Tuesday, April 16, 2013

The properties of a True Collaborative Society

H Luce Says:
April 2nd, 2013 at 11:25 pm
Any enterprise which advertises itself as a “collaborative society” and yet is run as an entrepreneurial business with a small or one-man leadership group, accountable to no one within that “society”, should not be recognized as a “collaborative society” but rather as an attempt by an entrepreneur to amass enough intellectual and monetary capital and get a product with a market in place and the physical plant to produce it at the expense of his work force, in order to go into a “for-profit” business organization.

A true collaborative society should have the following properties:
1. The members of the society are partners and co-owners, each with an equal share in the business;
2. Each member owns the right to an equal share of the profits generated, and the right to decide whether to take his or her full share, to put part of the share back into the business for the acquisition of capital goods, and has the right to inspect the financial records of the society at any time;
3. The decision-making takes place by a consensus process, which necessarily limits the size of the society.

Of course, questions will arise, and more rules will have to be put down to deal with those questions, but these seem to be a minimum set.

Here’s the current version of the Rochdale Principles:

“Values

Co-operatives are based on the values of self-help, self-responsibility, democracy, equality, equity and solidarity. In the tradition of their founders, co-operative members believe in the ethical values of honesty, openness, social responsibility and caring for others.

Principles

The co-operative principles are guidelines by which co-operatives put their values into practice.

1. Voluntary and Open Membership

Co-operatives are voluntary organisations, open to all persons able to use their services and willing to accept the responsibilities of membership, without gender, social, racial, political or religious discrimination.

2. Democratic Member Control

Co-operatives are democratic organisations controlled by their members, who actively participate in setting their policies and making decisions. Men and women serving as elected representatives are accountable to the membership. In primary co-operatives members have equal voting rights (one member, one vote) and co-operatives at other levels are also organised in a democratic manner.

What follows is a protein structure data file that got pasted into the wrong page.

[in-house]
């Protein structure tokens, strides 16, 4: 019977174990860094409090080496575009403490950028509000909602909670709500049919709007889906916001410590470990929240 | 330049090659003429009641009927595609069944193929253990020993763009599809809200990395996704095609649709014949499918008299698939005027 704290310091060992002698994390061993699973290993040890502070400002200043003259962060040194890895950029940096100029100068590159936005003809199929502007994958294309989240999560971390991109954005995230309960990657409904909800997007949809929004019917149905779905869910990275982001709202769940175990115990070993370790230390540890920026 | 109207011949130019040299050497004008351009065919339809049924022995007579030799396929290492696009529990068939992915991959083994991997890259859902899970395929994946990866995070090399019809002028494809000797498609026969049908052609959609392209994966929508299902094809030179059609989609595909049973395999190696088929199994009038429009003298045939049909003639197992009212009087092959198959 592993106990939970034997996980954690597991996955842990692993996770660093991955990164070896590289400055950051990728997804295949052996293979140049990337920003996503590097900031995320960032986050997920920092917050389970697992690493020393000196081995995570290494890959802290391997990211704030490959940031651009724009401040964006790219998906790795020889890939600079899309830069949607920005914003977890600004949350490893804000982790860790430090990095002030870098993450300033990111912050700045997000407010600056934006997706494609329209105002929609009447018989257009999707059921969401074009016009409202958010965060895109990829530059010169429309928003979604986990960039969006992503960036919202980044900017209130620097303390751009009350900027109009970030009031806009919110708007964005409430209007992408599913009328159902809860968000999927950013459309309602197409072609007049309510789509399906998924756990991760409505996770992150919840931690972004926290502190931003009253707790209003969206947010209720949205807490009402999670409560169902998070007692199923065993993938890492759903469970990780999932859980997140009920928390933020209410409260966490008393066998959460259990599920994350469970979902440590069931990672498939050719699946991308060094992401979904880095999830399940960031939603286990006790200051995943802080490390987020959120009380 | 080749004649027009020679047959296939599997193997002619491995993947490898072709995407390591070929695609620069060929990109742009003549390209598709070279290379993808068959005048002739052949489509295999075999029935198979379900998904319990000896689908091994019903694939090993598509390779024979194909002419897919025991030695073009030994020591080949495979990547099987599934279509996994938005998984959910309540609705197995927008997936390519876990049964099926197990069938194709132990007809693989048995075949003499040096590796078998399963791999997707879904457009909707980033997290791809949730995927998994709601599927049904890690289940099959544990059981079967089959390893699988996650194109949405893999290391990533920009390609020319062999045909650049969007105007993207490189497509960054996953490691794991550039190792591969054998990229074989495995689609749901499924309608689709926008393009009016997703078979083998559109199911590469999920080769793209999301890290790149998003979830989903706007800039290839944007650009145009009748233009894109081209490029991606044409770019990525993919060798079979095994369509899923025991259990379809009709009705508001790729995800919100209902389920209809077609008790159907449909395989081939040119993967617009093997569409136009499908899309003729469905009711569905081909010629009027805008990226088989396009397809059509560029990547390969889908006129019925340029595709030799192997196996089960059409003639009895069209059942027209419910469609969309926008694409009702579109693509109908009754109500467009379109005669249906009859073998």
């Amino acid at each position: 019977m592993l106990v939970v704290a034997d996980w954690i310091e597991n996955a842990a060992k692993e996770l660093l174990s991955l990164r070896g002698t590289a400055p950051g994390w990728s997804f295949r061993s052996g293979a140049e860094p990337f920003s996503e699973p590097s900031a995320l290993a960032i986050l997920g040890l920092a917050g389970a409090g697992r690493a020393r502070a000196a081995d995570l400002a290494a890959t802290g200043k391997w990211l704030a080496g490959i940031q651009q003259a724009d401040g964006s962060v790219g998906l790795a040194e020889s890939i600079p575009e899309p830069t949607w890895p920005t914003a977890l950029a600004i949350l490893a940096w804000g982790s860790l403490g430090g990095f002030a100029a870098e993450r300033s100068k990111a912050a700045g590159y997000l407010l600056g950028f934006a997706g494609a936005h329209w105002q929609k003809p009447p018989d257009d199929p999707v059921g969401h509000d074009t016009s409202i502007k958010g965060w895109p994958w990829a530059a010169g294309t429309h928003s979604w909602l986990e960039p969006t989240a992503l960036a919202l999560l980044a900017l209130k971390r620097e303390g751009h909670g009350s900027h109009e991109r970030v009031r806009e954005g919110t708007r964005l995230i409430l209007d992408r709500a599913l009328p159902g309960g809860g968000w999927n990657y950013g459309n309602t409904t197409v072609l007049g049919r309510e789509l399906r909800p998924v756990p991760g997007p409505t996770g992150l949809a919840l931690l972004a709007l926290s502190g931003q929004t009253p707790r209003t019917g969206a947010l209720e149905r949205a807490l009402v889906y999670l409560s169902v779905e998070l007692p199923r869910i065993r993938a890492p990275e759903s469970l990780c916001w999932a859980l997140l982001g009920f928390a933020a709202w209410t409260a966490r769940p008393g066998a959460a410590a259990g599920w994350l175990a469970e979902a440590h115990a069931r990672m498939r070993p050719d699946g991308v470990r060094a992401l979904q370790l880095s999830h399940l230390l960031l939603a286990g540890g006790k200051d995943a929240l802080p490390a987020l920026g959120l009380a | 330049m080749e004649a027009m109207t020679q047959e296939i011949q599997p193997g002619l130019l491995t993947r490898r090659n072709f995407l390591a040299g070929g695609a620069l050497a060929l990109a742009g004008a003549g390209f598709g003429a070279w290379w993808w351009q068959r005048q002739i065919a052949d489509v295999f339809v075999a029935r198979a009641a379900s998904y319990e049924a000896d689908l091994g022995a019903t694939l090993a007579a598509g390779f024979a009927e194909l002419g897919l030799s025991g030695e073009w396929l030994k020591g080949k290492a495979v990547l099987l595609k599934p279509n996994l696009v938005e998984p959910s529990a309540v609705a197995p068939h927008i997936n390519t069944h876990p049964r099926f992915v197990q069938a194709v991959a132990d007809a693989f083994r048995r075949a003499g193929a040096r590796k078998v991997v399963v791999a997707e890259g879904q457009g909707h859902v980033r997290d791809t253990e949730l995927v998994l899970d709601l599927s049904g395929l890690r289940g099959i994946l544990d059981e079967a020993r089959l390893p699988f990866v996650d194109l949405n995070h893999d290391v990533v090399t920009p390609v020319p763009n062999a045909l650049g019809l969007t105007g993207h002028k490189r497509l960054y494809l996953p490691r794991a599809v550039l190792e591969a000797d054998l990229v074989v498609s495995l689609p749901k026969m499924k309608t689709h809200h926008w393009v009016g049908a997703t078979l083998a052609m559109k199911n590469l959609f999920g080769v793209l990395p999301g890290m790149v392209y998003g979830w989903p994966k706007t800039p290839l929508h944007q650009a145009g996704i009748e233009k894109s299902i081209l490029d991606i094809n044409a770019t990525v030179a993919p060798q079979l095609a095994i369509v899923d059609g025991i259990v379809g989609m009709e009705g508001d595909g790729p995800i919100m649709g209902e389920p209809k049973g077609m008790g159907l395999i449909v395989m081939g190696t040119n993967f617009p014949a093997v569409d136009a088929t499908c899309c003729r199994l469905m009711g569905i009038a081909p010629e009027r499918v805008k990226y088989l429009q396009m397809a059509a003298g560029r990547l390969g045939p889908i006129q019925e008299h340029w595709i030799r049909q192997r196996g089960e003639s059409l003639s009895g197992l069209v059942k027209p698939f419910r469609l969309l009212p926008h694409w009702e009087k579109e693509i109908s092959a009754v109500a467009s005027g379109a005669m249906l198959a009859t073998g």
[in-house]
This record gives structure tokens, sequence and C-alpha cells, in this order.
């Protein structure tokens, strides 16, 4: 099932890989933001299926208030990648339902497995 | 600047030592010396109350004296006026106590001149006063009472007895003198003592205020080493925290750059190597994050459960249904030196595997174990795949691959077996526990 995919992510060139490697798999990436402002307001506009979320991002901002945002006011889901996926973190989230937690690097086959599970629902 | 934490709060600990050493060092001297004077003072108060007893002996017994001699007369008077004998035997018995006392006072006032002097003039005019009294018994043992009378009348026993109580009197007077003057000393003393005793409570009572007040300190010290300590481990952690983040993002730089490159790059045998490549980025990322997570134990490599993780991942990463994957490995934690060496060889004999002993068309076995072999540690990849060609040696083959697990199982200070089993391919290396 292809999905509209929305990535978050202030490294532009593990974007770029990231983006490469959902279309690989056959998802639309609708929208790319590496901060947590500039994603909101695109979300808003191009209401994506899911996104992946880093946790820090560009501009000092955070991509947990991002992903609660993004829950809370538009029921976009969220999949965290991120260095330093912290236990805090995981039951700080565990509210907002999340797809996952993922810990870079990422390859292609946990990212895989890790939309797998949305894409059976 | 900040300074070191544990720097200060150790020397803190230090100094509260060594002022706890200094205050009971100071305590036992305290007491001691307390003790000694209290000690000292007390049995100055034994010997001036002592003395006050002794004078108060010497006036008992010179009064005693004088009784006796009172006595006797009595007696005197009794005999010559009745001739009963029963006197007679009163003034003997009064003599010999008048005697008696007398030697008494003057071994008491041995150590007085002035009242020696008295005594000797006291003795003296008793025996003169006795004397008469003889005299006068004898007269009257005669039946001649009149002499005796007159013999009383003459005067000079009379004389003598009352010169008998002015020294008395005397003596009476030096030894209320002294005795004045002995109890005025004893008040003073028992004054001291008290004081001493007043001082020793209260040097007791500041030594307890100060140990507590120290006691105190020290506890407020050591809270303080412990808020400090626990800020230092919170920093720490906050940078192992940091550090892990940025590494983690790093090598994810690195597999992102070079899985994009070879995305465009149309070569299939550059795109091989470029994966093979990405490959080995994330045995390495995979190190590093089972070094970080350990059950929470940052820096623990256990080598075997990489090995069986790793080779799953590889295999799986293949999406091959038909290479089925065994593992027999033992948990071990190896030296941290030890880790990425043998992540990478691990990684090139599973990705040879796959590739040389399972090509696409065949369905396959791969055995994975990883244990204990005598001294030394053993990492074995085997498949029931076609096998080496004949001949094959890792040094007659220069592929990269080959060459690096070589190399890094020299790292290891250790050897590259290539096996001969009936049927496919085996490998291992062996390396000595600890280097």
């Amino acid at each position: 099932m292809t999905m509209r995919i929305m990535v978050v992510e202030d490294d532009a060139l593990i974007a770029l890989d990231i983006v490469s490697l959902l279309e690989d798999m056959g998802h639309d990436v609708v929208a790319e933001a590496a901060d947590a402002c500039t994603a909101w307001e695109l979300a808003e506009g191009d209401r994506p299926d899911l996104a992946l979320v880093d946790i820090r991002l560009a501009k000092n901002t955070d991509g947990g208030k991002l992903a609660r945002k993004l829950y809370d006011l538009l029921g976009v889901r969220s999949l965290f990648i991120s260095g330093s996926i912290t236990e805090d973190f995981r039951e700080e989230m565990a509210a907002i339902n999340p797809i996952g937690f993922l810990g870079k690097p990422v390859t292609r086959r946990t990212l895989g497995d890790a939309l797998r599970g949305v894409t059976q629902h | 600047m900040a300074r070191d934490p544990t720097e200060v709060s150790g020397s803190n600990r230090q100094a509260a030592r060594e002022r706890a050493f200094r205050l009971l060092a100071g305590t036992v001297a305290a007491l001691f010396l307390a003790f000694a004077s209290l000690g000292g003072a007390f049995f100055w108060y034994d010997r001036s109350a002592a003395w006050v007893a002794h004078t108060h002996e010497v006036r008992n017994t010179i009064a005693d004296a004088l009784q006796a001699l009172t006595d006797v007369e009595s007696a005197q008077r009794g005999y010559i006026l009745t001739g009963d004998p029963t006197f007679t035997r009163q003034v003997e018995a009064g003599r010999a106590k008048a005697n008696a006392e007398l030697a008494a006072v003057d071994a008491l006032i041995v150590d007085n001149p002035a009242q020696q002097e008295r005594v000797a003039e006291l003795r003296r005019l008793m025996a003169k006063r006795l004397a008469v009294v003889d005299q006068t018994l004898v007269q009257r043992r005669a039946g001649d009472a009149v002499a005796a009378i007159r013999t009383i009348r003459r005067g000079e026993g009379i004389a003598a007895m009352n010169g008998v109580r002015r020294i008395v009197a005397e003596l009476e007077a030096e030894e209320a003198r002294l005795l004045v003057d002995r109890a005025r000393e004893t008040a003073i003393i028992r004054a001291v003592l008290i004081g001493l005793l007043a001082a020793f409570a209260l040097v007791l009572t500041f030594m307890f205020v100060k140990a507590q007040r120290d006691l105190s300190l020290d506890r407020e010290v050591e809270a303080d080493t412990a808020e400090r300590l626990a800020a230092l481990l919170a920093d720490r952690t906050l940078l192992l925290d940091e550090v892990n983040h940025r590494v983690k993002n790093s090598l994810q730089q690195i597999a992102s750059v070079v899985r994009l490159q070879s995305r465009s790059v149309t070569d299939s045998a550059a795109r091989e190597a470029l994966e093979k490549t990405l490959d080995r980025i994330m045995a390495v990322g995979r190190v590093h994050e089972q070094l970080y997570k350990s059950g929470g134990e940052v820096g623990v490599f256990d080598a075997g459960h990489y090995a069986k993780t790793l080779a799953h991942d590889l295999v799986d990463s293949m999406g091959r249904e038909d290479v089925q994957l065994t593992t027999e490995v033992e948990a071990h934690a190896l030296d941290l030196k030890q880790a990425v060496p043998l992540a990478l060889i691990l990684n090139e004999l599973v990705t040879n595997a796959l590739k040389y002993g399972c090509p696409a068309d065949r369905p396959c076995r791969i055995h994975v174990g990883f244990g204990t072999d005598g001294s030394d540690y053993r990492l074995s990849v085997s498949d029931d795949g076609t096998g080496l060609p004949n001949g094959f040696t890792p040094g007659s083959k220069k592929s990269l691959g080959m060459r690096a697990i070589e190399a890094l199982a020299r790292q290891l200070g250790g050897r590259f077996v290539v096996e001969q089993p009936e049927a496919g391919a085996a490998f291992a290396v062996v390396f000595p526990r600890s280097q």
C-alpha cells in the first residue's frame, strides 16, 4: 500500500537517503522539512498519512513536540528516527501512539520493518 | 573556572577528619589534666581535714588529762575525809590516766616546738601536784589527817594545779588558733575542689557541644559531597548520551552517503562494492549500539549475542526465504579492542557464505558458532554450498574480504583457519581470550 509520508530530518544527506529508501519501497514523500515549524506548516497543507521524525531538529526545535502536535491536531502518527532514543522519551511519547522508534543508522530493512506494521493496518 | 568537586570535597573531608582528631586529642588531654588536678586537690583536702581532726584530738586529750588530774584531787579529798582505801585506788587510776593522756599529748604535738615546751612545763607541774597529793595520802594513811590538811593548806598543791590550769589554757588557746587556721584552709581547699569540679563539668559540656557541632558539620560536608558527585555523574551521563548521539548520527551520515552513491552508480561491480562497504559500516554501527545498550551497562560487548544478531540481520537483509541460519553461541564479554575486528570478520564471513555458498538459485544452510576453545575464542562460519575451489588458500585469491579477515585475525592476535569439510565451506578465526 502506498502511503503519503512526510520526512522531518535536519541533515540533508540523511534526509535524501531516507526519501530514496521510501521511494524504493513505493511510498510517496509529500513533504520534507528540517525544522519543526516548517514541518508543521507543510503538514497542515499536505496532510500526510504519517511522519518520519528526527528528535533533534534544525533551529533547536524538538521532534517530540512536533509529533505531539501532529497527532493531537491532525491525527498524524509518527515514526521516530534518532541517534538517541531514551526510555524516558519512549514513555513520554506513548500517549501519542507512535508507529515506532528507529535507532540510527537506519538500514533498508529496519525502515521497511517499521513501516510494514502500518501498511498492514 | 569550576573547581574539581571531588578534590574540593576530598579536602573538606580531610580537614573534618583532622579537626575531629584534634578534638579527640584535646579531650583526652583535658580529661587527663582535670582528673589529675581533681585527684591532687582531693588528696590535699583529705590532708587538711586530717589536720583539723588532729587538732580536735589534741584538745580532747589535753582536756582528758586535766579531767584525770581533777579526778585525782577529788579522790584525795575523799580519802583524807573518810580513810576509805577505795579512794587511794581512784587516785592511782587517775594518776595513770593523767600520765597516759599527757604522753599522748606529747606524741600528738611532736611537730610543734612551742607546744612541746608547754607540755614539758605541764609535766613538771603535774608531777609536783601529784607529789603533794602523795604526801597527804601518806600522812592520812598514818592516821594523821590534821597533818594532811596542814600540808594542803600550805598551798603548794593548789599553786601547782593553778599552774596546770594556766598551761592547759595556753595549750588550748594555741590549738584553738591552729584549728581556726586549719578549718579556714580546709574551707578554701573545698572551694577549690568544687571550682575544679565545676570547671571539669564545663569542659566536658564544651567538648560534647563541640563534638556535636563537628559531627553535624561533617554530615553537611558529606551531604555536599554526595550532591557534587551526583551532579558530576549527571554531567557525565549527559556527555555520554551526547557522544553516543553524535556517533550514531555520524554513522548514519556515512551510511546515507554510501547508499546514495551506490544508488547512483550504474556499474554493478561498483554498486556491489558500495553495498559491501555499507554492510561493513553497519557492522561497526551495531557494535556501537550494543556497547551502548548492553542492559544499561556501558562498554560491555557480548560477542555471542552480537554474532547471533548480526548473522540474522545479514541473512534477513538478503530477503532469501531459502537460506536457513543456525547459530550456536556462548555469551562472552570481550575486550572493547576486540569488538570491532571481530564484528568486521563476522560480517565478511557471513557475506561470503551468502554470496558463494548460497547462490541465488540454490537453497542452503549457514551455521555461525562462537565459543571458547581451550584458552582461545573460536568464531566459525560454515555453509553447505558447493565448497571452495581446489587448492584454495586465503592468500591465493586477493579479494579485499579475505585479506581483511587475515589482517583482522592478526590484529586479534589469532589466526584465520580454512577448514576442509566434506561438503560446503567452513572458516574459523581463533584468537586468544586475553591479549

3. Member Economic Participation

Members contribute equitably to, and democratically control, the capital of their co-operative. At least part of that capital is usually the common property of the co-operative. Members usually receive limited compensation, if any, on capital subscribed as a condition of membership. Members allocate surpluses for any or all of the following purposes: developing their co-operative, possibly by setting up reserves, part of which at least would be indivisible; benefiting members in proportion to their transactions with the co-operative; and supporting other activities approved by the membership.

4. Autonomy and Independence

Co-operatives are autonomous, self-help organisations controlled by their members. If they enter into agreements with other organisations, including governments, or raise capital from external sources, they do so on terms that ensure democratic control by their members and maintain their co-operative autonomy.

5. Education, Training and Information

Co-operatives provide education and training for their members, elected representatives, managers, and employees so they can contribute effectively to the development of their co-operatives. They inform the general public – particularly young people and opinion leaders – about the nature and benefits of co-operation.

6. Co-operation among Co-operatives

Co-operatives serve their members most effectively and strengthen the co-operative movement by working together through local, national, regional and international structures.

7. Concern for Community

Co-operatives work for the sustainable development of their communities through policies approved by their members.” (from ica.coop/en/what-co-op/co-operative-identity-values-principles)

Of course, democratic control can be fairly easily subverted by means of voting blocs to convert the cooperative into a regular for-profit business which is why a consensus process, along with the fractionation of ownership of the capital, including intellectual property (perhaps under a variant of the Creative Commons licensing scheme) and capital improvements, should be used in order to thwart attempts at this.

Here’s an interesting look at the development and history of the Rochdale project: usaskstudies.coop/pdf-files/Rochdale.pdf

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